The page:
The Good Life is the Shared Life

Life is really complicated. There are a lot of other adjectives that would have worked there, but few that capture the gravity of it all like ‘complicated.’ Right now, all around us, really amazing and utterly heartbreaking things are taking place. Babies are being born, grandparents are dying, products are being sold, cars are breaking down, single moms are graduating, alcoholics are going to rehab, kids are watching t.v., judges are making decisions, dream homes are being built, fathers are being laid off – the tides of hope and despair roll in and out, seemingly beyond anyones control, held firmly within the grip of a distant moon.

Woven in the middle of this wild tapestry is a delicate thread, that by appearance, looks too weak to be of consequence, but in reality holds it all together, keeps life from dissolving like disappearing fog in the rising sun. It is the golden filament of friendship and family, common as a penny, yet rare as gold coins from a sunken, Spanish sailing ship.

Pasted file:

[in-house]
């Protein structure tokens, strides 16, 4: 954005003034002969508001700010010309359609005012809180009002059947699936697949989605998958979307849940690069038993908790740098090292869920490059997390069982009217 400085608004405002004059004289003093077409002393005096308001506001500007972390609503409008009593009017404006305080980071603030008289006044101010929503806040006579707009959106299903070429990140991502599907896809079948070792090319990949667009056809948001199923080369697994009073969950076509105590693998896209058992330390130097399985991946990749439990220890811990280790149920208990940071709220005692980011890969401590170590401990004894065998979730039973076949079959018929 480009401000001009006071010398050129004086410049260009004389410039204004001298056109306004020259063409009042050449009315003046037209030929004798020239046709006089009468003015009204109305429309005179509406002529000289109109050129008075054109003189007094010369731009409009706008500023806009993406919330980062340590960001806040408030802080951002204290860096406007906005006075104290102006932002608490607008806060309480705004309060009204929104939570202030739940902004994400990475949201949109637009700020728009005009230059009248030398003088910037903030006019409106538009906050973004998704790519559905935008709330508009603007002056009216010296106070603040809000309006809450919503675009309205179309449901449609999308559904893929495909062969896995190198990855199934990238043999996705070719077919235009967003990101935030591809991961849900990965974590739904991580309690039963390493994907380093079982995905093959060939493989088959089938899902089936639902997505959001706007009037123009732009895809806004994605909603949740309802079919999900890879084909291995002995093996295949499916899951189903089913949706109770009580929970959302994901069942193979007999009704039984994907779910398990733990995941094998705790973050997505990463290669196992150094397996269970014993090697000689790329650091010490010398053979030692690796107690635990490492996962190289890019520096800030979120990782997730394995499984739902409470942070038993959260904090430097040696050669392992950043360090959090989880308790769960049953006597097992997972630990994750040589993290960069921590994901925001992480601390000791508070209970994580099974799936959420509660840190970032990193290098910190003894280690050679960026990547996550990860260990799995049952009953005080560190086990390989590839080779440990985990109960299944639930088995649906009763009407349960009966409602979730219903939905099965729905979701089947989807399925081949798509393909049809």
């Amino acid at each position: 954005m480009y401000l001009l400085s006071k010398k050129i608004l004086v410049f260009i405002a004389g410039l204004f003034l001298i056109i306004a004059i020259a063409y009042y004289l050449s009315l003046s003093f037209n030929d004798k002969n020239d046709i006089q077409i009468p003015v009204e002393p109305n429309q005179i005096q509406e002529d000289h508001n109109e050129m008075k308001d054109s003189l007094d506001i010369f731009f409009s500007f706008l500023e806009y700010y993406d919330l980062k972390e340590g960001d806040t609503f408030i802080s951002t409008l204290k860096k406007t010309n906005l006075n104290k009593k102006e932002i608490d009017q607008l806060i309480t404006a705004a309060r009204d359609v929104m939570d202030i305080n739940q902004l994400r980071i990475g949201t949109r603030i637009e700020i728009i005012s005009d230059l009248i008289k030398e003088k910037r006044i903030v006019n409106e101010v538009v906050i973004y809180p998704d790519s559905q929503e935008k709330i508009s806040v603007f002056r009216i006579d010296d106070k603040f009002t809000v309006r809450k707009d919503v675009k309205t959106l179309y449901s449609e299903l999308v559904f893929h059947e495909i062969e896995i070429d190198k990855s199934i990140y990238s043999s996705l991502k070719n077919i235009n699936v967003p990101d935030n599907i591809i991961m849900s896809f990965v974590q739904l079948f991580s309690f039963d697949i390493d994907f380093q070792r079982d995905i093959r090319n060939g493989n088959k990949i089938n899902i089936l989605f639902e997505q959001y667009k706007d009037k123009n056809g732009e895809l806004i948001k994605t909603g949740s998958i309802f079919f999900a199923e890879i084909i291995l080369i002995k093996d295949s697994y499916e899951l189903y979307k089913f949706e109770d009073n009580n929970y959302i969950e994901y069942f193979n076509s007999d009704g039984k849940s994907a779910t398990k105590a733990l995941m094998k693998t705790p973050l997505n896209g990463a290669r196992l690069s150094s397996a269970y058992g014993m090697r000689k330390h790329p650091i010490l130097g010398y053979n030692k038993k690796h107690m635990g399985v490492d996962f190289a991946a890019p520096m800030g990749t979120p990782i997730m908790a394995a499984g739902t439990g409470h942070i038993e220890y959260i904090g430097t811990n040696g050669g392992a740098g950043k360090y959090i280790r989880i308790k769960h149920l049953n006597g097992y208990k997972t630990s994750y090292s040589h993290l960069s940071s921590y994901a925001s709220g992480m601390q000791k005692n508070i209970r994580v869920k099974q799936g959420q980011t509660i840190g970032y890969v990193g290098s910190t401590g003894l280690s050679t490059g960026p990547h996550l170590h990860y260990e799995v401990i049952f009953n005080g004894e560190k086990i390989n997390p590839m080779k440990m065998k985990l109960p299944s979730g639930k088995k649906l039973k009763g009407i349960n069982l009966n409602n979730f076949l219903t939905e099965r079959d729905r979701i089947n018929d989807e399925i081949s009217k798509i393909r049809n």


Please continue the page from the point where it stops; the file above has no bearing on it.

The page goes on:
We need each other. The good kind of life is the shared kind of life. God himself models this kind of living by being a sweet community within himself – Father, Son, and Holy Spirit. This isn’t just high-minded theology, or saccharine sweet sentimentalism, its the way real life works. Family is born out of naked friendship where nothing is hidden and everything is shared.

Yet more and more of us live isolated, lonely lives – a sort of modern leprosy that drives us further and further apart, until we live are, finally, all alone. Even when people are around, even when our iPhones are blowing up with text messages, even when the calendar is full – alone.

Sweet community, while most definitely heavenly, is not always easy because this sort of friendship, this kind of family, the kind that loves at all times and is born for adversity requires a vulnerability, a transparency that can be downright unnerving. But for those who risk, there is reward.  

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adamrussell1@mac.com'
Adam Russell is a worship leader turned pastor. He also leads a worship band known simply as "The Embers." He and his wife, Heather, along with their three children, live and minister in central Kentucky.